Fireplace tile installation gone wrong [Archive] - Ceramic Tile Advice Forums - John Bridge Ceramic Tile

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knguyen120
12-22-2016, 12:37 AM
We are building a house and we picked a limestone oval tile for our surround and 4x10 limestone tile for the hearth. The tile surround has sections where it is light and dark (the dark sections look "dirty" to me). Pics from camera don't do it justice. I doubt the oval tile was sealed before grouting.
My grout is discolored too. It's supposed to be Alabaster from Mapei, which is a very light color, but the grout still looks wet 7 days after installation.

What caused these light and dark sections on my oval tile surround? Not sealing before grouting?

What caused all these grout discolorations?

My tile is from Emser with serial# M05METRCR1212MOV if you care to look. It's a very light and creamy tile.

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Todd Groettum
12-22-2016, 07:39 AM
Color variation is an inherent part of using natural stone and a huge part of its natural Beauty...While it is hard to tell from a basic photo, what i can see looks pretty good....:shrug:

knguyen120
12-22-2016, 07:47 AM
The sections on the right are darker than the left. It's more apparent with full quality pictures.

What happens when you don't seal stone before going?
The grout is supposed to be a lighter color closer to white(
. It currently has this"wet" look all over. Will this dry to a much lighter color after a month? I haven't seen much change after a week.

You can see that the "wet" looking grout is in the majority of the surface area in the zoomed in picture. The lighter color is hardly there.

Thanks

Todd Groettum
12-22-2016, 07:53 AM
Grout can take time to fully cure out....Much depends on the type used, the installation method in the installation etc....If the tile was done with a mudded substrate the additional moisture could cause the grout to cure much slower...

It would help to have
1 - Better photos
2 - list of materials used
3 - an idea HOW this was installed by your contractor

Based on the colors in the ovals and the limited view the picture gives i think he may have presealed the stone with an enhancer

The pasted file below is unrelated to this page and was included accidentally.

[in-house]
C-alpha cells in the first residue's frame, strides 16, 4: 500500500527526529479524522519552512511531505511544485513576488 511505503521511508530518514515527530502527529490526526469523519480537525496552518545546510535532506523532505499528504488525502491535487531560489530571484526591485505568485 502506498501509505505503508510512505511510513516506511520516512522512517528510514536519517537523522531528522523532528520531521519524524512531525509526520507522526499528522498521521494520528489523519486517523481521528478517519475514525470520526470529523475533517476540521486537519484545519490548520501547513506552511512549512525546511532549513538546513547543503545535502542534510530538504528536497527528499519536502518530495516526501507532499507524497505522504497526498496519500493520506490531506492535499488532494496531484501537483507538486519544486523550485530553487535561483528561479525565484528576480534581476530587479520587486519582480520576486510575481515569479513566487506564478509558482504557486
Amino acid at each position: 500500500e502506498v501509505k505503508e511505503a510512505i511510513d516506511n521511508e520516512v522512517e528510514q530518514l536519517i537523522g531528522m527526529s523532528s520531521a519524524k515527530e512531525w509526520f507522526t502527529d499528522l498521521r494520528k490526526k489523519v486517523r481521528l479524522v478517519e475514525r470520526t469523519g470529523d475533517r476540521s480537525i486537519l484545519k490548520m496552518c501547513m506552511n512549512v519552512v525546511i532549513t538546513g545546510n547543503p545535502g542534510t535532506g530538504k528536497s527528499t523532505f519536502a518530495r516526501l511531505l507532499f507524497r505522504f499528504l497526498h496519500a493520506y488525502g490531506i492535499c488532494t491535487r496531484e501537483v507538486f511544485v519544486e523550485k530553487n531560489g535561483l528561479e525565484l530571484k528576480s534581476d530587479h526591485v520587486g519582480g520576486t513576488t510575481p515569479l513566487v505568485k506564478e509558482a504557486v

knguyen120
12-22-2016, 08:37 AM
Uploaded what I hope are better photos. You can see the dark spots and definitely the grout looking wet.

I know that he put a dark gray paste onto the fireplace as his substrate and Mapei grout. I will get specifics ASAP.

Will dabbing some water on the stone reveal if it is sealed or not?

digitalshooter
12-22-2016, 08:58 AM
Could it be the grout haze was cleaned off one side more than the other?

knguyen120
12-22-2016, 10:52 AM
More pics with unlaid original tile next to the already laid. Still waiting on materials and technique.

There shouldn't be THAT much of a difference when the tile is laid right? Unless they sealed it with an enhancer, which I didn't ask for and I don't think they did seal it though. What I picked at the store didn't come out as expected, lol. What a headache.

rmckee84
12-22-2016, 02:24 PM
1. More specifics with setting material would help
2. If he used grey thinset that can contribute to the darkening of the tile, typically with natural stone I use white.
3. Have you tried using a grout haze remover on the areas that look dirty to you?
4. Best thing to do is talk to the installer and get the specifics on exactly what his installation methods were.

knguyen120
12-22-2016, 10:14 PM
I was unable to get in contact with the builder today to get specifics. I was able to get the grout information: Mapei Ultracolor Plus Rapid-Setting Sanded Grout with Polymer. My wife said that the technician installed it within an evening. She saw him lay the tile onto some dark gray substrate. The next morning we came and it was done and already brownish beige.